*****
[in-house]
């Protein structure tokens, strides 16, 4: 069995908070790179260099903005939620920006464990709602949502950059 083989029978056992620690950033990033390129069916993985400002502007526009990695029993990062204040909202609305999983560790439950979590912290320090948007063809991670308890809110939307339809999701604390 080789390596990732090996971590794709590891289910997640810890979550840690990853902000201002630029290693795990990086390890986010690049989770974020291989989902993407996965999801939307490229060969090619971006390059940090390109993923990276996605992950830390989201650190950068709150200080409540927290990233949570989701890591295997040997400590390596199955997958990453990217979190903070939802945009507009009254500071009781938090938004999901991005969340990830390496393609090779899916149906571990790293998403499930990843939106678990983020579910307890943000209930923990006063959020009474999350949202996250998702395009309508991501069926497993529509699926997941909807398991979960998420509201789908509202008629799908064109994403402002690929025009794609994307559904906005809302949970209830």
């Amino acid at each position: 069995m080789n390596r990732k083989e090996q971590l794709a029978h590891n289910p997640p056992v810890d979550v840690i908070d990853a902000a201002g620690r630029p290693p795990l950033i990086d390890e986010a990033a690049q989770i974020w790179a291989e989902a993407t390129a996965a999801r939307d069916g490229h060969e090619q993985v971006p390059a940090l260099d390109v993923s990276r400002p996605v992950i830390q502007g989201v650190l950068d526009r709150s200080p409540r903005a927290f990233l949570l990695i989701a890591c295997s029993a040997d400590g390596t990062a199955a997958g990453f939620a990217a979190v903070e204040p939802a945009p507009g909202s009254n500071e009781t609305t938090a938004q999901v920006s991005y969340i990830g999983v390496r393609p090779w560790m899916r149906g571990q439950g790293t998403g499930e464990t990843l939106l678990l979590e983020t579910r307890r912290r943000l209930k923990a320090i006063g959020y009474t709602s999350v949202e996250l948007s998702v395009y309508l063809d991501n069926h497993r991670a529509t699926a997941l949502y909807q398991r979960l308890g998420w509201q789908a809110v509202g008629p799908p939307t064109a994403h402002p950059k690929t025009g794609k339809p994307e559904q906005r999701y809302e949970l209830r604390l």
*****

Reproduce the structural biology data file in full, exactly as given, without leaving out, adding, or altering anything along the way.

[in-house]
């Protein structure tokens, strides 16, 4: 069995908070790179260099903005939620920006464990709602949502950059 083989029978056992620690950033990033390129069916993985400002502007526009990695029993990062204040909202609305999983560790439950979590912290320090948007063809991670308890809110939307339809999701604390 080789390596990732090996971590794709590891289910997640810890979550840690990853902000201002630029290693795990990086390890986010690049989770974020291989989902993407996965999801939307490229060969090619971006390059940090390109993923990276996605992950830390989201650190950068709150200080409540927290990233949570989701890591295997040997400590390596199955997958990453990217979190903070939802945009507009009254500071009781938090938004999901991005969340990830390496393609090779899916149906571990790293998403499930990843939106678990983020579910307890943000209930923990006063959020009474999350949202996250998702395009309508991501069926497993529509699926997941909807398991979960998420509201789908509202008629799908064109994403402002690929025009794609994307559904906005809302949970209830």
């Amino acid at each position: 069995m080789n390596r990732k083989e090996q971590l794709a029978h590891n289910p997640p056992v810890d979550v840690i908070d990853a902000a201002g620690r630029p290693p795990l950033i990086d390890e986010a990033a690049q989770i974020w790179a291989e989902a993407t390129a996965a999801r939307d069916g490229h060969e090619q993985v971006p390059a940090l260099d390109v993923s990276r400002p996605v992950i830390q502007g989201v650190l950068d526009r709150s200080p409540r903005a927290f990233l949570l990695i989701a890591c295997s029993a040997d400590g390596t990062a199955a997958g990453f939620a990217a979190v903070e204040p939802a945009p507009g909202s009254n500071e009781t609305t938090a938004q999901v920006s991005y969340i990830g999983v390496r393609p090779w560790m899916r149906g571990q439950g790293t998403g499930e464990t990843l939106l678990l979590e983020t579910r307890r912290r943000l209930k923990a320090i006063g959020y009474t709602s999350v949202e996250l948007s998702v395009y309508l063809d991501n069926h497993r991670a529509t699926a997941l949502y909807q398991r979960l308890g998420w509201q789908a809110v509202g008629p799908p939307t064109a994403h402002p950059k690929t025009g794609k339809p994307e559904q906005r999701y809302e949970l209830r604390l």